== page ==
Crafting gains popularity as people seek to escape boredom during lockdown

As COVID-19 forces the community to stay home, many turn to DIY crafts to pass the time

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KATE FERNANDEZ/GraniteBayToday.org photo

Karly Fernandez’s doll which she sewed during quarantine using a sewing machine from her grandma.

   Staying locked indoors indefinitely is bound to result in serious cabin fever. As California residents search for ways to ride out the state-wide self-quarantine order from Gov. Gavin Newsom, many turn to fun “Do it Yourself” or DIY projects and crafts. 

   Inspired by the warm weather, some have chosen to take on projects to improve or decorate their gardens or even start one. Decorating pots and stones with paint and embellishments has become an increasingly popular trend for gardens. 

   Quirky, playful planters may have cute messages such as “we’re rooting for you!” or  even simple polka-dot patterns that grace the previously plain pots. No matter the style, the handmade aspect and effort put in is what makes the difference for those looking to escape the feeling of being cooped-up. 

   For those that are interested in supporting local businesses and are looking for a more guided project, businesses such as “Gather Studio and Marketplace” sell kits with materials and instructions for crafts. The kits were created to support the business during closure. Customers can purchase kits for DIY tote bags, painting, bath and body, wood signs, succulents, and macrame with prices ranging from $15-$40.

  “We haven’t sold a lot, maybe 15-20,” said Melaya Walker, the owner of Gather. “We just created them about a week ago and are hoping to sell more to pay our monthly bills and keep our brick and mortar location. We also have gift kits to send loved ones as well as a bunch of other ways to support our business.” 

   Although the business usually hosts classes and workshops at their Granite Bay location, they have rescheduled all upcoming events and classes. “I think it helps people take their mind off everything going on and helps keep the kids occupied,” Walker said.

I did enjoy it! It was fun to work on a project and get a cool product out of it.”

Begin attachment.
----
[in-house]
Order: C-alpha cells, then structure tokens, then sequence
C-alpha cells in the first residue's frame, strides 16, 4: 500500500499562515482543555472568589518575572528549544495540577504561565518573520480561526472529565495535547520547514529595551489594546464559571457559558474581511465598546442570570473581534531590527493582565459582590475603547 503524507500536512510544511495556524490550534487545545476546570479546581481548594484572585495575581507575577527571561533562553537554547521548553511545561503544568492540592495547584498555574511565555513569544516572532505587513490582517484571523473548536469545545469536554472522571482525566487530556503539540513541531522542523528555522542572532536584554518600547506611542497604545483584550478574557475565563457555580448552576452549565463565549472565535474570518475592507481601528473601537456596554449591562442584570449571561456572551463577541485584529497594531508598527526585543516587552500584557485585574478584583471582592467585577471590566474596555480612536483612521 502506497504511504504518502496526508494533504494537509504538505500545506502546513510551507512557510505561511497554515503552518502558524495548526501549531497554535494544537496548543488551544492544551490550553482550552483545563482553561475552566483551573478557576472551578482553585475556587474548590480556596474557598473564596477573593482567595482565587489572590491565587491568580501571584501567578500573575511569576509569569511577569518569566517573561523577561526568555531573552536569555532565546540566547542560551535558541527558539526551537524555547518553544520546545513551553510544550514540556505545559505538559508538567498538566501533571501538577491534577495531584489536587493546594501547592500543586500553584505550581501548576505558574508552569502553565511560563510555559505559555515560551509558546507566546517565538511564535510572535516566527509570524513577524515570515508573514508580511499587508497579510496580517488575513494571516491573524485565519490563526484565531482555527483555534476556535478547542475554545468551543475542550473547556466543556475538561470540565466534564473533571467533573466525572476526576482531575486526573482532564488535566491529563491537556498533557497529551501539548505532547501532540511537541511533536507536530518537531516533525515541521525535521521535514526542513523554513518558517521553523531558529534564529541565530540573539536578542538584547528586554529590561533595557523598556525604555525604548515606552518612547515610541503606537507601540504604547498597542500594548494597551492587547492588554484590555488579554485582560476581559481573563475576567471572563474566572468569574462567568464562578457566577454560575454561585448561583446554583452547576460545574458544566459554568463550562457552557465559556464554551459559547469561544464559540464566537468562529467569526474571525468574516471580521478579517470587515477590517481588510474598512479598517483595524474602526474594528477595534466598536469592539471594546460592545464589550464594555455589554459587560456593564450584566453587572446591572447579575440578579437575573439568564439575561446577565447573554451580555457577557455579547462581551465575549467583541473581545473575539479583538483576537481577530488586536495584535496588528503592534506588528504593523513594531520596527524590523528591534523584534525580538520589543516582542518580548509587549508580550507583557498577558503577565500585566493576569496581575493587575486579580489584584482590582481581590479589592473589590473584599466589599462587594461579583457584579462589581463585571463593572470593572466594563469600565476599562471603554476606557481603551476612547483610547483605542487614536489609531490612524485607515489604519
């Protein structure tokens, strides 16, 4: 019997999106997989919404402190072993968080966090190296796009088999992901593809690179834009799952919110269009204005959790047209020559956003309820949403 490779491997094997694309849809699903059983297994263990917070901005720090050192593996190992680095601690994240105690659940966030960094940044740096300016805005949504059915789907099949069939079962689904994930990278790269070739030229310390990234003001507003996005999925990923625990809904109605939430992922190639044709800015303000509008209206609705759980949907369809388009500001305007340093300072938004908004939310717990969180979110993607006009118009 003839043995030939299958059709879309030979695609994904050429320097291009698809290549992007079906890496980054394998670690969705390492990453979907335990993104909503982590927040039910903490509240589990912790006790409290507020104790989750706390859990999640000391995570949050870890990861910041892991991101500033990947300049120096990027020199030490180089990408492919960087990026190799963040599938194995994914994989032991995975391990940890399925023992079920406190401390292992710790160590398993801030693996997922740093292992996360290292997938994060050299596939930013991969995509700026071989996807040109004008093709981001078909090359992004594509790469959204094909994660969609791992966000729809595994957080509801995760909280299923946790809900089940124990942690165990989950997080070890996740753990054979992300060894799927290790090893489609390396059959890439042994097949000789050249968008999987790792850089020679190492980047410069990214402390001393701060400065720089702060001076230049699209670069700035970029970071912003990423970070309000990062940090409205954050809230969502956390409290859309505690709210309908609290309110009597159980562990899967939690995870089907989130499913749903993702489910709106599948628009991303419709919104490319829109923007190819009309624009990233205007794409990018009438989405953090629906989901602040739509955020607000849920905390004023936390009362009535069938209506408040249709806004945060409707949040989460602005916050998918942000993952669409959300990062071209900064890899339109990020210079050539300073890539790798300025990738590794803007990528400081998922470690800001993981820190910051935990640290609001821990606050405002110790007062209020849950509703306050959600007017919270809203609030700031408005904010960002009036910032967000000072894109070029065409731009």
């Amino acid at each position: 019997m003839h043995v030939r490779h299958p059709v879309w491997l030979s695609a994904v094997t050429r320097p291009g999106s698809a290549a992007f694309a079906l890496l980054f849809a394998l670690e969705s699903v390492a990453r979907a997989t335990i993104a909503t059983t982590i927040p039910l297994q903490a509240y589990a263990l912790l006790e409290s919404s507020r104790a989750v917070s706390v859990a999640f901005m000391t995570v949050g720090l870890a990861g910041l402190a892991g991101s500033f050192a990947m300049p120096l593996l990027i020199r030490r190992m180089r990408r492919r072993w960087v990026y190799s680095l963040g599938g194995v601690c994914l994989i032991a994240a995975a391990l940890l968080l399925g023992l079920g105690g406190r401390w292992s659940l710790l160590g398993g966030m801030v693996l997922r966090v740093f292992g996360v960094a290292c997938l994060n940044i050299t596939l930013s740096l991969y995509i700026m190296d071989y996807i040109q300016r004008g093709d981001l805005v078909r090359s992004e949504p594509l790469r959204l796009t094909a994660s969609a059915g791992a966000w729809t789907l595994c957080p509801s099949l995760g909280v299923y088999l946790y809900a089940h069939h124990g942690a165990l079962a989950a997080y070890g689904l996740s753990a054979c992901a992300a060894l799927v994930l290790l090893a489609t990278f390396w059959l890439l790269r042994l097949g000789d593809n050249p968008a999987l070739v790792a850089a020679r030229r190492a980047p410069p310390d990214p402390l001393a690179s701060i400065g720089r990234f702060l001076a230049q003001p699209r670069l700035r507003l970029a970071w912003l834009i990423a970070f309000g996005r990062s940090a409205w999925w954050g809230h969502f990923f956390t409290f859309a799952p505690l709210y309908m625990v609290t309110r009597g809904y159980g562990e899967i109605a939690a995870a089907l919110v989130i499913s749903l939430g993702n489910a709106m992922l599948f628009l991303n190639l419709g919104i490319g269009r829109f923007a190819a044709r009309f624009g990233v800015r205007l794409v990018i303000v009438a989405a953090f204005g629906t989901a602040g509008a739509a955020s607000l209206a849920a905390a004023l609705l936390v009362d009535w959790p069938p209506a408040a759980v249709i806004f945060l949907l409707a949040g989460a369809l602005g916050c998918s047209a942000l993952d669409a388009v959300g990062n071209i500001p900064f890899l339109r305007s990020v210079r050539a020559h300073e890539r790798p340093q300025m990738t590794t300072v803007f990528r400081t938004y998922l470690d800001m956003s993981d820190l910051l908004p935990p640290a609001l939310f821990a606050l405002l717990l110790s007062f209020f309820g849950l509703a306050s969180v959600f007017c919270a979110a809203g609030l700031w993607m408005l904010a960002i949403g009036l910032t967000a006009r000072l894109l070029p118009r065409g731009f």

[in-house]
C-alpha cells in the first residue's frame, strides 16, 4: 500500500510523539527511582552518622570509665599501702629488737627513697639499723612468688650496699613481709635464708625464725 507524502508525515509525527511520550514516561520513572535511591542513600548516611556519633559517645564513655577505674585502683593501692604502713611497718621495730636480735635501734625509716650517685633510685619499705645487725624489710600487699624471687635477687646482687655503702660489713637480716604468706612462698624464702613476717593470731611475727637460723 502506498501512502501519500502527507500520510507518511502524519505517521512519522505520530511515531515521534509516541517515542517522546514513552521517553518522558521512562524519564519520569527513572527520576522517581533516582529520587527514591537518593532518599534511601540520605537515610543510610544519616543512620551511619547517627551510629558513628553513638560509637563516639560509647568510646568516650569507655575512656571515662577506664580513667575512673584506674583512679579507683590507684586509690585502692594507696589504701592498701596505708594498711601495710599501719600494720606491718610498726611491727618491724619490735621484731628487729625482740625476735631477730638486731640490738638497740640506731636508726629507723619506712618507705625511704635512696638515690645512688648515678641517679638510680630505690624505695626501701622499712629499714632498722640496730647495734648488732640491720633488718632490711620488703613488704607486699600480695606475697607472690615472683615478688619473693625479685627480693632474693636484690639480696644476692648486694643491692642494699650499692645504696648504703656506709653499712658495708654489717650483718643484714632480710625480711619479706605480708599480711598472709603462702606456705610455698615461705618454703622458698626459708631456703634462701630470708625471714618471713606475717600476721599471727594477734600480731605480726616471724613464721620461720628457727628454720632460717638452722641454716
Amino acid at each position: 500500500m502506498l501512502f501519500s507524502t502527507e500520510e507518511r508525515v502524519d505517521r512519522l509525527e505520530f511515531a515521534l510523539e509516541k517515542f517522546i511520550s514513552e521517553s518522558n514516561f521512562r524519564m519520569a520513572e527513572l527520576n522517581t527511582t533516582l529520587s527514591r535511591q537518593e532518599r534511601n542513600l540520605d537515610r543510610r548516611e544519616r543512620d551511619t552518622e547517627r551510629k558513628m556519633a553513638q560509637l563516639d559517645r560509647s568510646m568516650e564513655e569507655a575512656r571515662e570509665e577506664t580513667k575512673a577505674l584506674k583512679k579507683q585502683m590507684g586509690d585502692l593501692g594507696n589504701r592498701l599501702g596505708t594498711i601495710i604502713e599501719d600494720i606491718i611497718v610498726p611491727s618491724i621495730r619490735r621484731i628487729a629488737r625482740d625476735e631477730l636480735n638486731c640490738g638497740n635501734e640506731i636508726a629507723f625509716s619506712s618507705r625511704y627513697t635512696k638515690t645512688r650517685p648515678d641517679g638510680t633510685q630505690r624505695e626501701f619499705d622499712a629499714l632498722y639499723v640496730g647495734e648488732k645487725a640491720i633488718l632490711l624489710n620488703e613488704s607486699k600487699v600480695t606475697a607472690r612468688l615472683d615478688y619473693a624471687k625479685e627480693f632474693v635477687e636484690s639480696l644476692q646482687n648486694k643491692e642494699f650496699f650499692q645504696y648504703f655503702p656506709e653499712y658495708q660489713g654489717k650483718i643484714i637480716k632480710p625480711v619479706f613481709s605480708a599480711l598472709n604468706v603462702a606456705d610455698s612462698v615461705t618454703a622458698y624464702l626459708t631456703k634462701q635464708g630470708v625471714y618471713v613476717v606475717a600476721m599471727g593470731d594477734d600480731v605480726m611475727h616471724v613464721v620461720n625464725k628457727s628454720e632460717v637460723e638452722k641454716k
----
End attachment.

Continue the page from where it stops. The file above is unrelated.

— Karly Fernandez

   Learning a new crafting skill such as sewing or embroidery makes for a great escape from boredom.

“My grandma got me a sewing machine a couple years ago and I had only used it a couple times, so I decided to try to get back into it since I don’t have much else to do,” said junior Karly Fernandez, who decided to use her spare time to sew a doll. “My aunt sewed some stuffed animals and posted on instagram about it, so I decided to try and make my own without a guide.” 

   The doll project was a positive experience for Fernandez.

“I did enjoy it! It was fun to work on a project and get a cool product out of it,” Fernandez said. “It definitely helped because I felt productive and it was nice to do something a little different than what I normally do when I’m bored.”

   Another popular project during the lockdown is reorganizing and redecorating home living spaces. From bedrooms to closets to kitchen pantries, people find that revamping their home with their spare time is a great way to be productive indoors. 

   “I’ve been wanting to redo my room for a while, I just never had the time so now was a good opportunity ,” said senior Jess Fayer. “I finished painting my walls and I put up some temporary shelves. I’m planning making a different bed frame and putting up curtains within the next few days. I have to wait for stores to open back up to go get some furniture.”

   Fayer also expressed the satisfactory benefits that accompany her project to redo her room. “It’s kept me busy and it’s kind of calming to have something to do and organize my things,” Fayer said. “I do enjoy it, I’ve painted before but I’ve never fully redone my room by myself so that’s new.”

   Despite the challenging times, DIY crafts and projects present a productive distraction and motivation to remain indoors and stay optimistic.

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